new-laid eggs, just parboiled ; at Wi' kindly welcome jenny brings eleven, he is presented with two
him ben, A strappan youth ; he takes the moth- warm jellies and rusques ; at one he er's eye ;
cats a véal cullet @ la Maintenon; Blythe Jenny sees the visit's no ill at three, jellies and egg? ; at five, a taeon;
(and key. cup of chocolate and rusques ;-at The father cracks o’horses, ploughs, half after seven, he takes a hearty
The poet has painted this, scene dinner from his seasoned dishes, with most interesting simplicity, and makes suitable libations of claret and the painter has transferred his and Madeira ;-al ten, tea, coffee, ideas to the canvas, in a character and muffins ;-at twelve sups on a istic and attractive composition, roasted poulet, with a plentiful dilu. marked with truth and narrative.- tion of lime punch ;-at one in the The figure of Jenny is modest and morning, he retires to bed in high attractive, and beams with rural spirits, and sleeps until three, when beauty, unalloyed by meretricious his man cook, to a moment, waits. ornaments. The parents have that upon him in person with a hot sasober, prudent, and serious cast, vory veal cutlet, which, with a porwhich marks a large portion of the tion of wine and water, prepares peasantry of North-Britain ; the him for his future repose, that conyoung man has a consciousness, and tinues generally uninterrupted until the colouring of the whole is natural the morning summons to his lactean and pleasing:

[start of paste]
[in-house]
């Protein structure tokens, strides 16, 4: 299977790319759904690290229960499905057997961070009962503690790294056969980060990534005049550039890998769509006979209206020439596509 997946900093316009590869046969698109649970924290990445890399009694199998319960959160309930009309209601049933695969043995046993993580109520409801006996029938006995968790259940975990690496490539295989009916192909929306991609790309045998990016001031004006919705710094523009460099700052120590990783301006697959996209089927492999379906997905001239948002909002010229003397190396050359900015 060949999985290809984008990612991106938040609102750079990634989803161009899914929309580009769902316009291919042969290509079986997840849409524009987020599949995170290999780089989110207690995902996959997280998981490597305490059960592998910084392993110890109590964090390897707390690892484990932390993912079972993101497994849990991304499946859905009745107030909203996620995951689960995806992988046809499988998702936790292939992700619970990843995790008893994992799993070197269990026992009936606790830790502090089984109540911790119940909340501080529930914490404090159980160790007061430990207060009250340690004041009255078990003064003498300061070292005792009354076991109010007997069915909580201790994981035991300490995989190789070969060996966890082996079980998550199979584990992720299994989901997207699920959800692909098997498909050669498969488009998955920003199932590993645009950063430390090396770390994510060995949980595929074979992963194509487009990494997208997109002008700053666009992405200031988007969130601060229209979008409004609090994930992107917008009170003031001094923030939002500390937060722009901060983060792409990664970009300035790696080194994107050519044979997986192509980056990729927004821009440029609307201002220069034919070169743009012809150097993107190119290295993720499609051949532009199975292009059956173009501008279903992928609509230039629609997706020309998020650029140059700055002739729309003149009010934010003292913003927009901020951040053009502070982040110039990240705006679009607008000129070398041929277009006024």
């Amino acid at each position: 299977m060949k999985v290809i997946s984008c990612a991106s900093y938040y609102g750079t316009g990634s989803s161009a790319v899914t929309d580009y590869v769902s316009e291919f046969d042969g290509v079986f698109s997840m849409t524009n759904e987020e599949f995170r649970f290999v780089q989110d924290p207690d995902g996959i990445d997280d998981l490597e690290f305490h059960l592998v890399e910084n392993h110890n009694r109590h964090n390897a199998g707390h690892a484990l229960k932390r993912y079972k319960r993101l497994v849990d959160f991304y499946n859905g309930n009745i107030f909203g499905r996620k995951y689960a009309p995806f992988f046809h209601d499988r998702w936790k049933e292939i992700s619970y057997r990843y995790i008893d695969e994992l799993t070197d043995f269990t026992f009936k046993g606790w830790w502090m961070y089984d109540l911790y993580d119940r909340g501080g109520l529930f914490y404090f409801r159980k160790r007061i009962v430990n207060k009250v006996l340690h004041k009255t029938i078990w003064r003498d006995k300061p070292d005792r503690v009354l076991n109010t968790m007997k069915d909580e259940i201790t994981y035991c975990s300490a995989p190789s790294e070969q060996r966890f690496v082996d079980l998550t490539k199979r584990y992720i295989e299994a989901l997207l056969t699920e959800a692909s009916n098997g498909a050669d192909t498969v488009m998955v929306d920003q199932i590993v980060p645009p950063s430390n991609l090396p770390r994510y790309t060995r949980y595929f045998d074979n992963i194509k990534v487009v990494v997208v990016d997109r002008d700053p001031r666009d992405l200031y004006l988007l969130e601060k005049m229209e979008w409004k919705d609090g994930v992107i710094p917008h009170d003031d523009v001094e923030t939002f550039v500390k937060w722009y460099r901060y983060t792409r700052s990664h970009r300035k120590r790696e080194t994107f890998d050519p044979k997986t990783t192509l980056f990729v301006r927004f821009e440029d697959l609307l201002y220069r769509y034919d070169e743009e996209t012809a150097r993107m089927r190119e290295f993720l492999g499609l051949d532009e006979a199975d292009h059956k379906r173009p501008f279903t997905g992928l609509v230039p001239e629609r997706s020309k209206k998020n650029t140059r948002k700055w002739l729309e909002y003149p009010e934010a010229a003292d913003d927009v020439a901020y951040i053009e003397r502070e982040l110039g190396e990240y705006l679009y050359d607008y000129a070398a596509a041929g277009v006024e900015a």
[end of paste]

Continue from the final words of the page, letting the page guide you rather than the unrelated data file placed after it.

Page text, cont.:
bath. In this routine of living comforts are in the four and twenty
hours invariably divided; so that if A modern writer gives the follow- his Grace does not know with Sir, ing enumeration of the expressions Toby Belch; “ that our life is comof a female eye : the glare, the posed of the four elements,” he stare, the leer, the sneer, the in vi- knows at least, with Sir Andrew tation, the defiance, the denial, the Aguecheek, " that it consists in consent, the glance of love, the eating and drinking." flash of rage, the sparkling of hope, the languishment of softness, the
A MOTHER TO HER DAUGHTER, GOsquirt of suspicion, the fire of jealousy, and the lustre of pleasure.
You are now, my beloved child Live!
about to leave those arms which
have hitherto cherished you, and If the duke of Q- does not ex- directed your every step, and, at tend bis life to a still longer period, length, conducted you to a safe, it will not be for culinary comforts, happy, and honourable protection, and those other succulent arts by in the very bosom of love and beliwhich longevity is best promoted, our. You must be no longer the His Grace's sustenance is thus dai-flighty, inconsiderate, haughty, pasly administered i-At scyen in the sionate girl, but ever, with rever
THE FEMALE EYE.
ING TO BE MARRIED.
ence and delight, have the merit of inal is that sovereign, who, when your husband in view. Reflect how' elevated to a throne, does not cause vast the sum of your obligation to the streams of his bounty to flow the man, who confers upon you towards those citizens who were the independence, distinction, and, above companions of his youth! Diocleall felicity.